Guide to the Research Collections
|Section -- II: -- THE HUMANITIES|
|26 -- LITERATURES OF AFRICA, THE NEAR EAST, AND THE FAR EAST|
|HEBREW AND YIDDISH LITERATURE|
The Jewish Division has the responsibility for collecting Hebrew and Yiddish literature, as well as literature in Jewish languages and dialects such as Ladino and Judeo-Arabic. Works of sociological, ethnological, and linguistic importance relating to the Jewish experience are collected along with Hebrew and Yiddish belles-letters.
Hebrew and Yiddish fiction, poetry, drama, and essays are acquired comprehensively. Contemporary translations into Hebrew and Yiddish are acquired selectively, with a comprehensive attempt to collect nineteenth-century translations. The Jewish Division collects all anthologies of Hebrew and Yiddish literature translated into languages other than English.
A Dictionary Catalog of the Jewish Collection in fourteen volumes, including a three-volume title catalog of works in Hebrew and Yiddish, was published in 1960 by G. K. Hall & Company of Boston.
The 4,000 volumes of Hebrew literature represent 12 percent of the total holdings in the Hebrew language, as compared to Yiddish literature, which represents about 40 percent of the total holdings in the Yiddish language. These proportions are somewhat misleading, due to the fact that so much material of a literary nature in Hebrew is classified as "religion," "Bibles," or "philosophy."
Strong resources in Hebrew literature include important early literary periodicals such as ha-Me'asef (1784-1811) and Bikure ha-'Itim (1820-31), as well as modern examples such as Moznayim (1929- ) and ha-Do'ar (1921- ). Hebrew literature of the Middle Ages is represented primarily by modern printed texts. Among the approximately forty incunabula in the division are Immanuel ben Solomon's Sefer ha-mahbarot ("Book of Poems") (1491) and Solomon ibn Gabirol's Mivhar ha-peninim ("Maxims") (1484). Other rare texts include Ephraim Luzzatto's Eleh bene ha-ne'urim (Poems) of 1766, and Moses Chayyim Luzzatto's play la-Yesharim tehilah (1743). A number of first editions of the nineteenth century are worthy of note. The novel ha-Avot veha-banim (1868) by Shalom Jacob Abramowitsch (Mendele Mokher Sforim), the grandfather of modern Hebrew and Yiddish literature, and his first story, Limdu hetev (1862), are both in the division. Judah Loeb Gordon's play Mishle Yehudah (1859) is also present. Poland, Israel, and the United States were the leading centers of publication in Hebrew before World War II; after the war Israel assumed leadership in this field. The Jewish Division has obtained almost all the significant publications from the major areas of Hebrew book production. There is complete coverage of materials published in Israel since 1964. Most of the Hebrew literary manuscripts held in the Jewish Division date from the twentieth century, together with several hundred letters written by Hebrew literary figures. An older manuscript of outstanding importance is the 1640 copy of the first play in Hebrew by Leone Sommo de Portaleone.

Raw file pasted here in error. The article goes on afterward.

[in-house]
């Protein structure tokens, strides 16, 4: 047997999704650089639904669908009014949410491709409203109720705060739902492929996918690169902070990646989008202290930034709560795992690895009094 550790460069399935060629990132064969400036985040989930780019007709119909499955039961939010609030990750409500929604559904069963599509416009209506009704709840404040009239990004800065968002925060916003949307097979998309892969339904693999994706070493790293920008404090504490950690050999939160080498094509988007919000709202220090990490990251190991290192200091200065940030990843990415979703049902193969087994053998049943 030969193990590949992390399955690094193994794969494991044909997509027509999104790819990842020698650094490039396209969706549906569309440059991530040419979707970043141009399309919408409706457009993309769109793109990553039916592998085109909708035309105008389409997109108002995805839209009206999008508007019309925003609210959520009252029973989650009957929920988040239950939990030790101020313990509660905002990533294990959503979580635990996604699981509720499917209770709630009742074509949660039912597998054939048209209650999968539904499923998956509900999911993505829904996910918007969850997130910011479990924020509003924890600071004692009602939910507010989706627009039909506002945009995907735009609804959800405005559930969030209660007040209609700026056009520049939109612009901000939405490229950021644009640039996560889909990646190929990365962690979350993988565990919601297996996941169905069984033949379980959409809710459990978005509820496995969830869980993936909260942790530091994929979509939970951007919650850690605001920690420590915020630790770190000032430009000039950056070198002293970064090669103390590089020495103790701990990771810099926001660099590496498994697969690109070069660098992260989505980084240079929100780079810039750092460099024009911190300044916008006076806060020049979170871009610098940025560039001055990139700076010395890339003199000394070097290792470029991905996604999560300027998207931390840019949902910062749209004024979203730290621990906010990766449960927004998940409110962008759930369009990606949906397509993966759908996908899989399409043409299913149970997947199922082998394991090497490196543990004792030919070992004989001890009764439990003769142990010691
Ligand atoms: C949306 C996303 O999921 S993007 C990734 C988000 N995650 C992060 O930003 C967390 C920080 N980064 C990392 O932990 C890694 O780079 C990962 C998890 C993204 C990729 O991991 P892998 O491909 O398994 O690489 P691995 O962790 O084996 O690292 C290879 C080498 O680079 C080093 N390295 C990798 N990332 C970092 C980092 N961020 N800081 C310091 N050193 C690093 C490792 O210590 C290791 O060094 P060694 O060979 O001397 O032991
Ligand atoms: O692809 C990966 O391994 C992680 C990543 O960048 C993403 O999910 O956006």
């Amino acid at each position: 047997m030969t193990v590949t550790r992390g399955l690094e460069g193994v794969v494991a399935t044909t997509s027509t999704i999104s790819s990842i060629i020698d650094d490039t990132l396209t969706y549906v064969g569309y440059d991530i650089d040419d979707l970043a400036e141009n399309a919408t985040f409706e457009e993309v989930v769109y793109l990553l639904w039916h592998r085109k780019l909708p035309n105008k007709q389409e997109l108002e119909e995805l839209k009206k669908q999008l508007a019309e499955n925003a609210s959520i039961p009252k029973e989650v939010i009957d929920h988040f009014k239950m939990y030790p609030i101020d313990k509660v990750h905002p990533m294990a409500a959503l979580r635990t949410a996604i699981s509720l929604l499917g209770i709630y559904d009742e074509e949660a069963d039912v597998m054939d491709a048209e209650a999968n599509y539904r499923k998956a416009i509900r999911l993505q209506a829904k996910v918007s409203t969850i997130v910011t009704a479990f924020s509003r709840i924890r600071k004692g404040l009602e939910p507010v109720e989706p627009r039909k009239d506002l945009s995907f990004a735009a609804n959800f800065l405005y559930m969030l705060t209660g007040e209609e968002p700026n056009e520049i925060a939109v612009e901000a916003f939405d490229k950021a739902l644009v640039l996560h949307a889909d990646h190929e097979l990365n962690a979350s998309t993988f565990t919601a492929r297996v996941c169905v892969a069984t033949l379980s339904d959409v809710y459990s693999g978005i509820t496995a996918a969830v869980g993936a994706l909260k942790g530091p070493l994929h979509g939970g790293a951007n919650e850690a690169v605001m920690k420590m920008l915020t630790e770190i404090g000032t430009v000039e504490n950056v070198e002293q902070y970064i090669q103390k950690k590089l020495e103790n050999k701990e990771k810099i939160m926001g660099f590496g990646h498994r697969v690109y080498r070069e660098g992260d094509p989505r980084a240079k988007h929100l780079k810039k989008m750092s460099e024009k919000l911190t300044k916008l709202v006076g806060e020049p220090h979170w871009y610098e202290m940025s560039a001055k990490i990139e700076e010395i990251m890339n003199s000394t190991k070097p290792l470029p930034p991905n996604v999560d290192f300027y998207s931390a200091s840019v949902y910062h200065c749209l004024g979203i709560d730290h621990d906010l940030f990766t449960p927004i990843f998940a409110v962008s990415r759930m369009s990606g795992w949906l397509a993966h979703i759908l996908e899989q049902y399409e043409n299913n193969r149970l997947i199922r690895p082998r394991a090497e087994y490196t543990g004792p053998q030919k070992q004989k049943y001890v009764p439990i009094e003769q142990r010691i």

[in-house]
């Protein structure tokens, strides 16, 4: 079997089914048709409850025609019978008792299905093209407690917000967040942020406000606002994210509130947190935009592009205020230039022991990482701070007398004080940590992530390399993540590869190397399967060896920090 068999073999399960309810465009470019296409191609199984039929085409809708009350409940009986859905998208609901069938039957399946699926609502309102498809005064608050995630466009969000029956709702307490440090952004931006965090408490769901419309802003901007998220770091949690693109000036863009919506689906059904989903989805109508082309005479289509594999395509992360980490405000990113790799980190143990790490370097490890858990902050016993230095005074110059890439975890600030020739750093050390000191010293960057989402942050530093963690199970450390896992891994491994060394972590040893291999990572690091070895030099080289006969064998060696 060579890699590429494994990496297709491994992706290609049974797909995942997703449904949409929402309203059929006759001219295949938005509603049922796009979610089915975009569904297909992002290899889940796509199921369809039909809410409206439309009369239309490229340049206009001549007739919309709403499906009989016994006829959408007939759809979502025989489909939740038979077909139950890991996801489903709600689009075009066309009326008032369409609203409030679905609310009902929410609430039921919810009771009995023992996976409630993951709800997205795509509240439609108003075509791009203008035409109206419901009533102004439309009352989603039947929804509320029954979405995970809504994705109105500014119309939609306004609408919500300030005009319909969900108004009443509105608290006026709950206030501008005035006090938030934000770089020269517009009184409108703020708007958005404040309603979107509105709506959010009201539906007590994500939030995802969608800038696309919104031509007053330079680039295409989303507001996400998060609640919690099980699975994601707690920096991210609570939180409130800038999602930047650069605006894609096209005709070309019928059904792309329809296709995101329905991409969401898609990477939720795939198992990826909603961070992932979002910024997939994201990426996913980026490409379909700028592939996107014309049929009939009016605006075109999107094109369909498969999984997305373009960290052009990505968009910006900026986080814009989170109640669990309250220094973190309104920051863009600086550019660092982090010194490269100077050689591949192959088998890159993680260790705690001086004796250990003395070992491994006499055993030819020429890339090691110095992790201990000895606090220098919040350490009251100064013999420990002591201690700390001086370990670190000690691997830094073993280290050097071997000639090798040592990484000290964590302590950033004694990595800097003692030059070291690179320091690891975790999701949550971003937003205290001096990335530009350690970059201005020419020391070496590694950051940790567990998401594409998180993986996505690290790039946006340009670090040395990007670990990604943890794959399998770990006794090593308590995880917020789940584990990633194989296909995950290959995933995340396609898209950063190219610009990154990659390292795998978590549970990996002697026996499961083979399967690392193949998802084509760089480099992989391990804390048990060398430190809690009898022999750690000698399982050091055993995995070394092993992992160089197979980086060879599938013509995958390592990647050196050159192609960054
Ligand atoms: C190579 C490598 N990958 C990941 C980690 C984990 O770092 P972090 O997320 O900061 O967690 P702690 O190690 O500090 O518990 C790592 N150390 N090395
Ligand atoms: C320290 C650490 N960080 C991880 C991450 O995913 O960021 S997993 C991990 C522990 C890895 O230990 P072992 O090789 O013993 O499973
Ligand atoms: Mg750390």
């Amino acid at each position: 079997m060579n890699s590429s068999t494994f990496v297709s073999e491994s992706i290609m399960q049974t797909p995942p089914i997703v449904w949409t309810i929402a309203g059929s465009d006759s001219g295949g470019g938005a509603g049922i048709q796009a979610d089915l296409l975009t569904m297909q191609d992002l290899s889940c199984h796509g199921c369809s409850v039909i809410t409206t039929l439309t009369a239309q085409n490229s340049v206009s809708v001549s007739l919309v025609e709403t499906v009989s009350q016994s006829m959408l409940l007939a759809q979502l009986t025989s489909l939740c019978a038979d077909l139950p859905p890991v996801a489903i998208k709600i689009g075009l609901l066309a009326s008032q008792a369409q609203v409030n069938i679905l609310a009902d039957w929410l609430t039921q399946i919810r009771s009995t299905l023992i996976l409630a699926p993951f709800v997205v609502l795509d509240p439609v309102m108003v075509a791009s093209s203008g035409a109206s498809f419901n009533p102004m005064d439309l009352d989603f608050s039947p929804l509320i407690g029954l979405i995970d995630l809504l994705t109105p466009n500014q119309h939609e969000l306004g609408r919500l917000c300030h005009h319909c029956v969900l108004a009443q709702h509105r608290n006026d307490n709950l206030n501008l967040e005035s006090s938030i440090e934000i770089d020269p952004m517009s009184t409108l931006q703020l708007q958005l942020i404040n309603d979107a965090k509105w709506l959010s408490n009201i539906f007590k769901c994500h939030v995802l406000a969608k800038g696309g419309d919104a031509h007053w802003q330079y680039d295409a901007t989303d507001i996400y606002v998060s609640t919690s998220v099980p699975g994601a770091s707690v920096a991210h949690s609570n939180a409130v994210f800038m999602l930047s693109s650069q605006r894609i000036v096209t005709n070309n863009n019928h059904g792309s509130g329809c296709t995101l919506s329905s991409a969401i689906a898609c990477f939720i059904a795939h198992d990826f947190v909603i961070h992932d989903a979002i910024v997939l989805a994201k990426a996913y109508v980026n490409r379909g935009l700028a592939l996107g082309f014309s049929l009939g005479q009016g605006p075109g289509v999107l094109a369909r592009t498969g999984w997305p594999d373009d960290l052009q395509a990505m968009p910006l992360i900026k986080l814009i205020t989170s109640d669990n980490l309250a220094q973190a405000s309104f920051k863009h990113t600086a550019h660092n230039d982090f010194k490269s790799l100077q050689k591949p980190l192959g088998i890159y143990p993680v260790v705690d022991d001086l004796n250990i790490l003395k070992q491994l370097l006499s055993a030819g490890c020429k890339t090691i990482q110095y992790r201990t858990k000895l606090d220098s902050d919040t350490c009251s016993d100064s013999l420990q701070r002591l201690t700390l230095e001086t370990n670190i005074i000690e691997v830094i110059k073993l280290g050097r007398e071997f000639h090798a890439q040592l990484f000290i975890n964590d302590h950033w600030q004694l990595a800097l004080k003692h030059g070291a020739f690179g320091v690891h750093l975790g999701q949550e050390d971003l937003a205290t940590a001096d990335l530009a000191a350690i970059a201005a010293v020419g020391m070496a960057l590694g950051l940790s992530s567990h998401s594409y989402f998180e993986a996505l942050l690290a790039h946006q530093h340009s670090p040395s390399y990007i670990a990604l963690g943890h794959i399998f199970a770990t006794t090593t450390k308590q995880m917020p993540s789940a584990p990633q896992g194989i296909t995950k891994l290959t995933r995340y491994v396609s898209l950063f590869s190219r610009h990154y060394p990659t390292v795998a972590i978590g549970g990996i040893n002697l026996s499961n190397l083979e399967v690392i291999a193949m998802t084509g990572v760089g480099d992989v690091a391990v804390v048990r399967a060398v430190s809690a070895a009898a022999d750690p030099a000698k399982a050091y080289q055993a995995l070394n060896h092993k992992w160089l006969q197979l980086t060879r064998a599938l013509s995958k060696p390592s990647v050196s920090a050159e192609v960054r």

Approximately 6,500 volumes in Yiddish literature are administered by the Jewish Division. The division also has rich holdings in manuscripts of Yiddish drama (some 460 items); 300 plays and prompt-books were donated by the family of Boris Thomashefsky, and cover his career on the New York stage from the end of the nineteenth century to the 1930s. The division holds an additional 150 plays, parts of plays, and scenarios which were performed in the New York Yiddish theatre from the last decades of the nineteenth
Among rare items in the division are first editions of nineteenth-century Yiddish authors. Works of Shalom Jacob Abramowitsch, Israel Axenfeld, and Abraham Goldfaden are particularly worthy of mention.
A small collection of material in Ladino consists primarily of translations of ethical and Kabbalistic works, commentaries on the Bible, and translations of popular literature from French and Spanish. The first printed original work in the language, Moses ben Baruch Almosnino's Regimento de la vida (1564) is outstanding among the holdings. The division has files of four major newspapers published in Ladino.
Judeo-Arabic is the dialect spoken by the native Jews of Tunisia, Morocco, Iraq, and other Oriental countries; it is written in Hebrew characters. Resources in this area include approximately 100 volumes published in a village on the island of Jerba off the Tunisian coast, among those liturgical works, rabbinical texts, biblical commentaries, and biographies of religious leaders. Some 50 paperback romances, translations for the most part, were published in Tunis and in the town of Sousse. Sefunot, published annually by the Ben-Zvi Institute of Hebrew University, is devoted to gathering documents, stimulating research, and encouraging publication of studies bearing on Oriental Jewish communities.